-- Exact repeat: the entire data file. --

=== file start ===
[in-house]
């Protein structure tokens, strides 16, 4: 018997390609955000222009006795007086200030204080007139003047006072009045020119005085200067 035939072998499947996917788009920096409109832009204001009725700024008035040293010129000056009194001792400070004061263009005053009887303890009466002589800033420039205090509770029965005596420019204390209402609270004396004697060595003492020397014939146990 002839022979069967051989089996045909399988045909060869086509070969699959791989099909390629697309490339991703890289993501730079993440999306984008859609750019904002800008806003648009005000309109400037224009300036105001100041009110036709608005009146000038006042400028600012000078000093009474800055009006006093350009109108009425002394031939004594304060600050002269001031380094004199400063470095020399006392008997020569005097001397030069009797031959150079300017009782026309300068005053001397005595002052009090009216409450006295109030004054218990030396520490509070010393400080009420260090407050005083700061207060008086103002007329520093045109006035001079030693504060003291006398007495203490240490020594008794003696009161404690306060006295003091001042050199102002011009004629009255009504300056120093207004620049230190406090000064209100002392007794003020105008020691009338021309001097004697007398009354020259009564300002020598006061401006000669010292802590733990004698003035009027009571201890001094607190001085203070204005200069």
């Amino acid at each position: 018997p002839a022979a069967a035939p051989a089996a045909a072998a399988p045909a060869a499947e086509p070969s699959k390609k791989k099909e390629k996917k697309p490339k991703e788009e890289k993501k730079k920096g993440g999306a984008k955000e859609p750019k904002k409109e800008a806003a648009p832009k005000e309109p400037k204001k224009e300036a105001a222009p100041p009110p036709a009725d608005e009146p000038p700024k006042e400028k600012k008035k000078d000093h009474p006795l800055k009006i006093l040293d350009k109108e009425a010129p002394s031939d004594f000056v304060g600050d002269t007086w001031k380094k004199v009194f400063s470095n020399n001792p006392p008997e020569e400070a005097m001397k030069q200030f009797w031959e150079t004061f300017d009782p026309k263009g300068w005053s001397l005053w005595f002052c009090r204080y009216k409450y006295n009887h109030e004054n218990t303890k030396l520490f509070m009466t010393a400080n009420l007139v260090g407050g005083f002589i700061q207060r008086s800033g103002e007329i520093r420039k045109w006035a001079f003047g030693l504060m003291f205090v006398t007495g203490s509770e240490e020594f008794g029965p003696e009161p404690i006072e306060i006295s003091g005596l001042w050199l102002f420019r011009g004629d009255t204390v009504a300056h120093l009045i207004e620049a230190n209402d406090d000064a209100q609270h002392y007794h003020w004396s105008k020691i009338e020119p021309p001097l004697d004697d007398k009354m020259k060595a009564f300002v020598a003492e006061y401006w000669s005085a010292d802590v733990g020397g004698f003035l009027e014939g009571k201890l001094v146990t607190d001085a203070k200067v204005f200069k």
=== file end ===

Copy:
[in-house]
């Protein structure tokens, strides 16, 4: 018997390609955000222009006795007086200030204080007139003047006072009045020119005085200067 035939072998499947996917788009920096409109832009204001009725700024008035040293010129000056009194001792400070004061263009005053009887303890009466002589800033420039205090509770029965005596420019204390209402609270004396004697060595003492020397014939146990 002839022979069967051989089996045909399988045909060869086509070969699959791989099909390629697309490339991703890289993501730079993440999306984008859609750019904002800008806003648009005000309109400037224009300036105001100041009110036709608005009146000038006042400028600012000078000093009474800055009006006093350009109108009425002394031939004594304060600050002269001031380094004199400063470095020399006392008997020569005097001397030069009797031959150079300017009782026309300068005053001397005595002052009090009216409450006295109030004054218990030396520490509070010393400080009420260090407050005083700061207060008086103002007329520093045109006035001079030693504060003291006398007495203490240490020594008794003696009161404690306060006295003091001042050199102002011009004629009255009504300056120093207004620049230190406090000064209100002392007794003020105008020691009338021309001097004697007398009354020259009564300002020598006061401006000669010292802590733990004698003035009027009571201890001094607190001085203070204005200069």
């Amino acid at each position: 018997p002839a022979a069967a035939p051989a089996a045909a072998a399988p045909a060869a499947e086509p070969s699959k390609k791989k099909e390629k996917k697309p490339k991703e788009e890289k993501k730079k920096g993440g999306a984008k955000e859609p750019k904002k409109e800008a806003a648009p832009k005000e309109p400037k204001k224009e300036a105001a222009p100041p009110p036709a009725d608005e009146p000038p700024k006042e400028k600012k008035k000078d000093h009474p006795l800055k009006i006093l040293d350009k109108e009425a010129p002394s031939d004594f000056v304060g600050d002269t007086w001031k380094k004199v009194f400063s470095n020399n001792p006392p008997e020569e400070a005097m001397k030069q200030f009797w031959e150079t004061f300017d009782p026309k263009g300068w005053s001397l005053w005595f002052c009090r204080y009216k409450y006295n009887h109030e004054n218990t303890k030396l520490f509070m009466t010393a400080n009420l007139v260090g407050g005083f002589i700061q207060r008086s800033g103002e007329i520093r420039k045109w006035a001079f003047g030693l504060m003291f205090v006398t007495g203490s509770e240490e020594f008794g029965p003696e009161p404690i006072e306060i006295s003091g005596l001042w050199l102002f420019r011009g004629d009255t204390v009504a300056h120093l009045i207004e620049a230190n209402d406090d000064a209100q609270h002392y007794h003020w004396s105008k020691i009338e020119p021309p001097l004697d004697d007398k009354m020259k060595a009564f300002v020598a003492e006061y401006w000669s005085a010292d802590v733990g020397g004698f003035l009027e014939g009571k201890l001094v146990t607190d001085a203070k200067v204005f200069k």